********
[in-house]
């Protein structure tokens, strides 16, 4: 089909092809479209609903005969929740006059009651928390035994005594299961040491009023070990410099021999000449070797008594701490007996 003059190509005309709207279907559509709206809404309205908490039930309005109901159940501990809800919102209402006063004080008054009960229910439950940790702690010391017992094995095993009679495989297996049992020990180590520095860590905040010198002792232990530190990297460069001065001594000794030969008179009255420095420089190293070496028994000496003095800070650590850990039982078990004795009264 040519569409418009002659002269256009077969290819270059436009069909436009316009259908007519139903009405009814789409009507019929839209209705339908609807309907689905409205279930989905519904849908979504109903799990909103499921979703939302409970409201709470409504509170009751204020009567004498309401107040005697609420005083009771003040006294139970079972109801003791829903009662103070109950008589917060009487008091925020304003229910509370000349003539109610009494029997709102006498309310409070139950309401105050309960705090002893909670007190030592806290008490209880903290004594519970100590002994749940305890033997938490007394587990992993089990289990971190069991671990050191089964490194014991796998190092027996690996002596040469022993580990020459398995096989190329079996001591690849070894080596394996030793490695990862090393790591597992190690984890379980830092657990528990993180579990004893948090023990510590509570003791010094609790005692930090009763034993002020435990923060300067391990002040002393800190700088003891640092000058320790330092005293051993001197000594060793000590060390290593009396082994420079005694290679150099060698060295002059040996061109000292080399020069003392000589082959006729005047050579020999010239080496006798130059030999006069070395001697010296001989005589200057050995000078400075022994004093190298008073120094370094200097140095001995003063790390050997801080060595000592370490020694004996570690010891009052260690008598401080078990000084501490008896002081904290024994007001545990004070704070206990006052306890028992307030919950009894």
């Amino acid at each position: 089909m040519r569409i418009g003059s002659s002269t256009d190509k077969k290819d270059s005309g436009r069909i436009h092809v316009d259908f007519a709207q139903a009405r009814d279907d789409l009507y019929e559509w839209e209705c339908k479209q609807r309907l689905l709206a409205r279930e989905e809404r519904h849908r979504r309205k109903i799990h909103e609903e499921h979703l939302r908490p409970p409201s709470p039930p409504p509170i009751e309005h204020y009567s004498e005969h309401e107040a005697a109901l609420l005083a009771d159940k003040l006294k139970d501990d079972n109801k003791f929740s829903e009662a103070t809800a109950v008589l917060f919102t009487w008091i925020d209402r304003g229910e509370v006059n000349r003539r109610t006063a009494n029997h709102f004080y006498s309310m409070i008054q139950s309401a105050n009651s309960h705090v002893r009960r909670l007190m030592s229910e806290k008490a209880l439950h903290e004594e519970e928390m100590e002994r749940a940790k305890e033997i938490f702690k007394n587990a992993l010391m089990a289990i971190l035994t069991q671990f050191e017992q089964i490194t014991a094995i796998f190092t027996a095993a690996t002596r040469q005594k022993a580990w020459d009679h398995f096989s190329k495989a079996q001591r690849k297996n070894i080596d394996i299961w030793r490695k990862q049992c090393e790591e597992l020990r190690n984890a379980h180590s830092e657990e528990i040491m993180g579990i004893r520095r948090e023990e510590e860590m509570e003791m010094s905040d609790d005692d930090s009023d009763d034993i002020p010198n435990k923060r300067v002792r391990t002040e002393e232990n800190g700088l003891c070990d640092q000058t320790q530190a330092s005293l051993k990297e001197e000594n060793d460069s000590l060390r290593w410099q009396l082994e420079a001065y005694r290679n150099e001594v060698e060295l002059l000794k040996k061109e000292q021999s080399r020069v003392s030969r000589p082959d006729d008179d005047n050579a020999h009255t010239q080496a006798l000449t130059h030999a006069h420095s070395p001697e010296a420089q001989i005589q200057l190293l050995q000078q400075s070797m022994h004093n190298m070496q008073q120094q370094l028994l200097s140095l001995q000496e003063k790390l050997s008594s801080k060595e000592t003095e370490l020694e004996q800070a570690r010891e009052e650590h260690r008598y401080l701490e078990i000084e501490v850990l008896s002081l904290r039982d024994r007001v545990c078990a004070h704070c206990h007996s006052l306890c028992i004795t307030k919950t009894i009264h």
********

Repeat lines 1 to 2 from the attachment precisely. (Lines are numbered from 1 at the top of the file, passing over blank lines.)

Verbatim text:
[in-house]
């Protein structure tokens, strides 16, 4: 089909092809479209609903005969929740006059009651928390035994005594299961040491009023070990410099021999000449070797008594701490007996 003059190509005309709207279907559509709206809404309205908490039930309005109901159940501990809800919102209402006063004080008054009960229910439950940790702690010391017992094995095993009679495989297996049992020990180590520095860590905040010198002792232990530190990297460069001065001594000794030969008179009255420095420089190293070496028994000496003095800070650590850990039982078990004795009264 040519569409418009002659002269256009077969290819270059436009069909436009316009259908007519139903009405009814789409009507019929839209209705339908609807309907689905409205279930989905519904849908979504109903799990909103499921979703939302409970409201709470409504509170009751204020009567004498309401107040005697609420005083009771003040006294139970079972109801003791829903009662103070109950008589917060009487008091925020304003229910509370000349003539109610009494029997709102006498309310409070139950309401105050309960705090002893909670007190030592806290008490209880903290004594519970100590002994749940305890033997938490007394587990992993089990289990971190069991671990050191089964490194014991796998190092027996690996002596040469022993580990020459398995096989190329079996001591690849070894080596394996030793490695990862090393790591597992190690984890379980830092657990528990993180579990004893948090023990510590509570003791010094609790005692930090009763034993002020435990923060300067391990002040002393800190700088003891640092000058320790330092005293051993001197000594060793000590060390290593009396082994420079005694290679150099060698060295002059040996061109000292080399020069003392000589082959006729005047050579020999010239080496006798130059030999006069070395001697010296001989005589200057050995000078400075022994004093190298008073120094370094200097140095001995003063790390050997801080060595000592370490020694004996570690010891009052260690008598401080078990000084501490008896002081904290024994007001545990004070704070206990006052306890028992307030919950009894």